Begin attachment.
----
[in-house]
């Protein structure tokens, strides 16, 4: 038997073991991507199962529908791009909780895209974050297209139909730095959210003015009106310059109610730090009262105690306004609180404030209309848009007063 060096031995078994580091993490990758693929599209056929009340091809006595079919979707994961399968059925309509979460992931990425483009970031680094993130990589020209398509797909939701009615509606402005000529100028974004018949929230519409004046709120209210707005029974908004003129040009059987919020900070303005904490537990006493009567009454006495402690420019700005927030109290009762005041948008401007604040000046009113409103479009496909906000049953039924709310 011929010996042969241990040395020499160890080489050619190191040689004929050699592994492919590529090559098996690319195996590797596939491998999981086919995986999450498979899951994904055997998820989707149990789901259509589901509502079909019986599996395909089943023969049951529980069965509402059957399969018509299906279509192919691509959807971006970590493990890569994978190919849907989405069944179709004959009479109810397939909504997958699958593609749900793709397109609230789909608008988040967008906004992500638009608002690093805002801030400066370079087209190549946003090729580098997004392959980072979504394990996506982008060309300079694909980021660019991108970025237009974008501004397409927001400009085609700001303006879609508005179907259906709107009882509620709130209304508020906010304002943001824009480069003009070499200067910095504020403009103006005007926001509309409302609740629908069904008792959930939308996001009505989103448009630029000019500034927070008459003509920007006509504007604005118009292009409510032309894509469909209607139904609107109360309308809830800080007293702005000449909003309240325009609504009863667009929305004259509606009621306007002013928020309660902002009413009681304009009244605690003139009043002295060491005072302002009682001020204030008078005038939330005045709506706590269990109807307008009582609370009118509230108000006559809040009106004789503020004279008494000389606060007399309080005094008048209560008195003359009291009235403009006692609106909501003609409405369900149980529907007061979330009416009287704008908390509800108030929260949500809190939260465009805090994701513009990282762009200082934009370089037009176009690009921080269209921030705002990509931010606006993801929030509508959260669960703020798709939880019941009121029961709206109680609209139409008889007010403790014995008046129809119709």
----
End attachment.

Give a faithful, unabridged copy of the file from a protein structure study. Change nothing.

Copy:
[in-house]
């Protein structure tokens, strides 16, 4: 038997073991991507199962529908791009909780895209974050297209139909730095959210003015009106310059109610730090009262105690306004609180404030209309848009007063 060096031995078994580091993490990758693929599209056929009340091809006595079919979707994961399968059925309509979460992931990425483009970031680094993130990589020209398509797909939701009615509606402005000529100028974004018949929230519409004046709120209210707005029974908004003129040009059987919020900070303005904490537990006493009567009454006495402690420019700005927030109290009762005041948008401007604040000046009113409103479009496909906000049953039924709310 011929010996042969241990040395020499160890080489050619190191040689004929050699592994492919590529090559098996690319195996590797596939491998999981086919995986999450498979899951994904055997998820989707149990789901259509589901509502079909019986599996395909089943023969049951529980069965509402059957399969018509299906279509192919691509959807971006970590493990890569994978190919849907989405069944179709004959009479109810397939909504997958699958593609749900793709397109609230789909608008988040967008906004992500638009608002690093805002801030400066370079087209190549946003090729580098997004392959980072979504394990996506982008060309300079694909980021660019991108970025237009974008501004397409927001400009085609700001303006879609508005179907259906709107009882509620709130209304508020906010304002943001824009480069003009070499200067910095504020403009103006005007926001509309409302609740629908069904008792959930939308996001009505989103448009630029000019500034927070008459003509920007006509504007604005118009292009409510032309894509469909209607139904609107109360309308809830800080007293702005000449909003309240325009609504009863667009929305004259509606009621306007002013928020309660902002009413009681304009009244605690003139009043002295060491005072302002009682001020204030008078005038939330005045709506706590269990109807307008009582609370009118509230108000006559809040009106004789503020004279008494000389606060007399309080005094008048209560008195003359009291009235403009006692609106909501003609409405369900149980529907007061979330009416009287704008908390509800108030929260949500809190939260465009805090994701513009990282762009200082934009370089037009176009690009921080269209921030705002990509931010606006993801929030509508959260669960703020798709939880019941009121029961709206109680609209139409008889007010403790014995008046129809119709």